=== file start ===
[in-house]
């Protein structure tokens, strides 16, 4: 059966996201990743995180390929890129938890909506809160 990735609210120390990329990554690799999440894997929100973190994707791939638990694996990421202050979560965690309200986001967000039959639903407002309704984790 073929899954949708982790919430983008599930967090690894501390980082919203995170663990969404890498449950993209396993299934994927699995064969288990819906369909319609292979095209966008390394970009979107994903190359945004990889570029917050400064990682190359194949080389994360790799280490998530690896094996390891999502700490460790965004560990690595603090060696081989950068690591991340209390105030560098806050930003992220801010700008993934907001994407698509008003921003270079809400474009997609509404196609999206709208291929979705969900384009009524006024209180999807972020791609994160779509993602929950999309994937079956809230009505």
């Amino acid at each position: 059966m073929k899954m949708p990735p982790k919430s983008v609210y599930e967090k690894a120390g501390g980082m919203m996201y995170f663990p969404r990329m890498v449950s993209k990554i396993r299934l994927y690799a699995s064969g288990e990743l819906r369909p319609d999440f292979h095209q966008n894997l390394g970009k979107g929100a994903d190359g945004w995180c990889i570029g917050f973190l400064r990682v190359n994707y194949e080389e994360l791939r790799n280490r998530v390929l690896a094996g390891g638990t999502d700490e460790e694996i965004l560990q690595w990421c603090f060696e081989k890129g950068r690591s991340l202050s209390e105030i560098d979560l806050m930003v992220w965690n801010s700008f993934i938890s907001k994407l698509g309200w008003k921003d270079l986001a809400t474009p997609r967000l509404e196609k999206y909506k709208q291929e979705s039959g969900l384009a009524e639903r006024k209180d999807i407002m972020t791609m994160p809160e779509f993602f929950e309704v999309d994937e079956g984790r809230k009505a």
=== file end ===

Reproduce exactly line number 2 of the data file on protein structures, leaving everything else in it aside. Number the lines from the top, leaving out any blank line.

């Protein structure tokens, strides 16, 4: 059966996201990743995180390929890129938890909506809160 990735609210120390990329990554690799999440894997929100973190994707791939638990694996990421202050979560965690309200986001967000039959639903407002309704984790 073929899954949708982790919430983008599930967090690894501390980082919203995170663990969404890498449950993209396993299934994927699995064969288990819906369909319609292979095209966008390394970009979107994903190359945004990889570029917050400064990682190359194949080389994360790799280490998530690896094996390891999502700490460790965004560990690595603090060696081989950068690591991340209390105030560098806050930003992220801010700008993934907001994407698509008003921003270079809400474009997609509404196609999206709208291929979705969900384009009524006024209180999807972020791609994160779509993602929950999309994937079956809230009505």